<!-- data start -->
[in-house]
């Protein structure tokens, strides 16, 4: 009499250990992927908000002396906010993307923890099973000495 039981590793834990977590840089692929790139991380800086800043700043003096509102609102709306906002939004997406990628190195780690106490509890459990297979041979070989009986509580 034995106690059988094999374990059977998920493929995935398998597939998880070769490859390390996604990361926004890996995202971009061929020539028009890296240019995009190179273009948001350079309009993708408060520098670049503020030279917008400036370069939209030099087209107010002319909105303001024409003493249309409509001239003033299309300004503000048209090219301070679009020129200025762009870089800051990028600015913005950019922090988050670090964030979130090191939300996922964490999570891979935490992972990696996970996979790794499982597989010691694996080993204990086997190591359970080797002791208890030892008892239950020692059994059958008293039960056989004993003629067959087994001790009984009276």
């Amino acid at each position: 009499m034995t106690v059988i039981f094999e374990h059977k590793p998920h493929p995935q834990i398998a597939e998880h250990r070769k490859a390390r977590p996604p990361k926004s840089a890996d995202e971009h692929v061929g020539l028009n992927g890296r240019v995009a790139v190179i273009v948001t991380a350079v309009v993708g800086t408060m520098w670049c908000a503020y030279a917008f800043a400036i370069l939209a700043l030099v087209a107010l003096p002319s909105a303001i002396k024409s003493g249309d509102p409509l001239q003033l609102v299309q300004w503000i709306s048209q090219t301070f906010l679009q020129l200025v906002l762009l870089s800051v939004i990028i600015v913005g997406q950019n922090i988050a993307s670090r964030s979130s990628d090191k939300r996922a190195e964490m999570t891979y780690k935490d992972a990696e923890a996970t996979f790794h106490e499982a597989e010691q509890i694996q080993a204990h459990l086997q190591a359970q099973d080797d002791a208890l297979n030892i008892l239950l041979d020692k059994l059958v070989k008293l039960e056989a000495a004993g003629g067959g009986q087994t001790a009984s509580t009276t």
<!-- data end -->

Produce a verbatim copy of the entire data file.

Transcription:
[in-house]
């Protein structure tokens, strides 16, 4: 009499250990992927908000002396906010993307923890099973000495 039981590793834990977590840089692929790139991380800086800043700043003096509102609102709306906002939004997406990628190195780690106490509890459990297979041979070989009986509580 034995106690059988094999374990059977998920493929995935398998597939998880070769490859390390996604990361926004890996995202971009061929020539028009890296240019995009190179273009948001350079309009993708408060520098670049503020030279917008400036370069939209030099087209107010002319909105303001024409003493249309409509001239003033299309300004503000048209090219301070679009020129200025762009870089800051990028600015913005950019922090988050670090964030979130090191939300996922964490999570891979935490992972990696996970996979790794499982597989010691694996080993204990086997190591359970080797002791208890030892008892239950020692059994059958008293039960056989004993003629067959087994001790009984009276």
């Amino acid at each position: 009499m034995t106690v059988i039981f094999e374990h059977k590793p998920h493929p995935q834990i398998a597939e998880h250990r070769k490859a390390r977590p996604p990361k926004s840089a890996d995202e971009h692929v061929g020539l028009n992927g890296r240019v995009a790139v190179i273009v948001t991380a350079v309009v993708g800086t408060m520098w670049c908000a503020y030279a917008f800043a400036i370069l939209a700043l030099v087209a107010l003096p002319s909105a303001i002396k024409s003493g249309d509102p409509l001239q003033l609102v299309q300004w503000i709306s048209q090219t301070f906010l679009q020129l200025v906002l762009l870089s800051v939004i990028i600015v913005g997406q950019n922090i988050a993307s670090r964030s979130s990628d090191k939300r996922a190195e964490m999570t891979y780690k935490d992972a990696e923890a996970t996979f790794h106490e499982a597989e010691q509890i694996q080993a204990h459990l086997q190591a359970q099973d080797d002791a208890l297979n030892i008892l239950l041979d020692k059994l059958v070989k008293l039960e056989a000495a004993g003629g067959g009986q087994t001790a009984s509580t009276t």